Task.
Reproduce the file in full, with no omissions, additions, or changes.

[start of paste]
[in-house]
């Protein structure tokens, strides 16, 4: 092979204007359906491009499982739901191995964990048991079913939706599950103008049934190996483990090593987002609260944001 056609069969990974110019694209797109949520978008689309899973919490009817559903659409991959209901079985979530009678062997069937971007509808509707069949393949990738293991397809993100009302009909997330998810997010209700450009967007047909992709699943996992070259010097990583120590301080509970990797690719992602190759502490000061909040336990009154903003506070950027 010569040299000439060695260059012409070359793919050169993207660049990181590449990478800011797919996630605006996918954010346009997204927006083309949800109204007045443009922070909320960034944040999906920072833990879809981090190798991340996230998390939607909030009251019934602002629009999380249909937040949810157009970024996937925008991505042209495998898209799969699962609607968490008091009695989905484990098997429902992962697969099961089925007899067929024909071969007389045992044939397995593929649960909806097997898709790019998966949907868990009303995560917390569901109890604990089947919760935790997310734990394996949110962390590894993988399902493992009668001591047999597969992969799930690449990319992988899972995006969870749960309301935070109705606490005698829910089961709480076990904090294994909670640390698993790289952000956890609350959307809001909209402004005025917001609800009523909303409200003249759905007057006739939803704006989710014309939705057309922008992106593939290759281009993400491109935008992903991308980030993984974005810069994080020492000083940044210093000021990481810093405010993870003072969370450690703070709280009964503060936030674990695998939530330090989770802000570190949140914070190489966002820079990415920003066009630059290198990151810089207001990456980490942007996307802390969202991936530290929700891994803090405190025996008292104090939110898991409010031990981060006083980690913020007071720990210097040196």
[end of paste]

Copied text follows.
[in-house]
């Protein structure tokens, strides 16, 4: 092979204007359906491009499982739901191995964990048991079913939706599950103008049934190996483990090593987002609260944001 056609069969990974110019694209797109949520978008689309899973919490009817559903659409991959209901079985979530009678062997069937971007509808509707069949393949990738293991397809993100009302009909997330998810997010209700450009967007047909992709699943996992070259010097990583120590301080509970990797690719992602190759502490000061909040336990009154903003506070950027 010569040299000439060695260059012409070359793919050169993207660049990181590449990478800011797919996630605006996918954010346009997204927006083309949800109204007045443009922070909320960034944040999906920072833990879809981090190798991340996230998390939607909030009251019934602002629009999380249909937040949810157009970024996937925008991505042209495998898209799969699962609607968490008091009695989905484990098997429902992962697969099961089925007899067929024909071969007389045992044939397995593929649960909806097997898709790019998966949907868990009303995560917390569901109890604990089947919760935790997310734990394996949110962390590894993988399902493992009668001591047999597969992969799930690449990319992988899972995006969870749960309301935070109705606490005698829910089961709480076990904090294994909670640390698993790289952000956890609350959307809001909209402004005025917001609800009523909303409200003249759905007057006739939803704006989710014309939705057309922008992106593939290759281009993400491109935008992903991308980030993984974005810069994080020492000083940044210093000021990481810093405010993870003072969370450690703070709280009964503060936030674990695998939530330090989770802000570190949140914070190489966002820079990415920003066009630059290198990151810089207001990456980490942007996307802390969202991936530290929700891994803090405190025996008292104090939110898991409010031990981060006083980690913020007071720990210097040196």